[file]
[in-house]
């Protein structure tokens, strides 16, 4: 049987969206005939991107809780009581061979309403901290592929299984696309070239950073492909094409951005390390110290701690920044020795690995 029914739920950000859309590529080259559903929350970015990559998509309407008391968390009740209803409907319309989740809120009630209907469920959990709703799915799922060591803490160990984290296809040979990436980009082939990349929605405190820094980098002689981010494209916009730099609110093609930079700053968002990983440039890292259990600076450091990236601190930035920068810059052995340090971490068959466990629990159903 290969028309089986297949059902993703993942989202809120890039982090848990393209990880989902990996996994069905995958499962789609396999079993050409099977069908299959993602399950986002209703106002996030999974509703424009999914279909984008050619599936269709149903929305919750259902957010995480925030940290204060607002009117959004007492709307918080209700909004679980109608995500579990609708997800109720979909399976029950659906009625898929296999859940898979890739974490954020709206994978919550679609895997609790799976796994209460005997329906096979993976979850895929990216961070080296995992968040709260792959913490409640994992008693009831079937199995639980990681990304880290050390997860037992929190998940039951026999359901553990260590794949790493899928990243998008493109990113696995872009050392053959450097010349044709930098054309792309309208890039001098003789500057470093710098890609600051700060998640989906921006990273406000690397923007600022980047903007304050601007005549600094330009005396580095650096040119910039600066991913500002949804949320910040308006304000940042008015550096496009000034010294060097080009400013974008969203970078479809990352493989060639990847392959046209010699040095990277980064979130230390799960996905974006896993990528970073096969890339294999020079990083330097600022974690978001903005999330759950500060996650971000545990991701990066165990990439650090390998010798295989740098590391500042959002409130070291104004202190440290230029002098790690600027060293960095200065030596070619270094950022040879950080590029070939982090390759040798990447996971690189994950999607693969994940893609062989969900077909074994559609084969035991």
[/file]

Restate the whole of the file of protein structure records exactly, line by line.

[in-house]
């Protein structure tokens, strides 16, 4: 049987969206005939991107809780009581061979309403901290592929299984696309070239950073492909094409951005390390110290701690920044020795690995 029914739920950000859309590529080259559903929350970015990559998509309407008391968390009740209803409907319309989740809120009630209907469920959990709703799915799922060591803490160990984290296809040979990436980009082939990349929605405190820094980098002689981010494209916009730099609110093609930079700053968002990983440039890292259990600076450091990236601190930035920068810059052995340090971490068959466990629990159903 290969028309089986297949059902993703993942989202809120890039982090848990393209990880989902990996996994069905995958499962789609396999079993050409099977069908299959993602399950986002209703106002996030999974509703424009999914279909984008050619599936269709149903929305919750259902957010995480925030940290204060607002009117959004007492709307918080209700909004679980109608995500579990609708997800109720979909399976029950659906009625898929296999859940898979890739974490954020709206994978919550679609895997609790799976796994209460005997329906096979993976979850895929990216961070080296995992968040709260792959913490409640994992008693009831079937199995639980990681990304880290050390997860037992929190998940039951026999359901553990260590794949790493899928990243998008493109990113696995872009050392053959450097010349044709930098054309792309309208890039001098003789500057470093710098890609600051700060998640989906921006990273406000690397923007600022980047903007304050601007005549600094330009005396580095650096040119910039600066991913500002949804949320910040308006304000940042008015550096496009000034010294060097080009400013974008969203970078479809990352493989060639990847392959046209010699040095990277980064979130230390799960996905974006896993990528970073096969890339294999020079990083330097600022974690978001903005999330759950500060996650971000545990991701990066165990990439650090390998010798295989740098590391500042959002409130070291104004202190440290230029002098790690600027060293960095200065030596070619270094950022040879950080590029070939982090390759040798990447996971690189994950999607693969994940893609062989969900077909074994559609084969035991």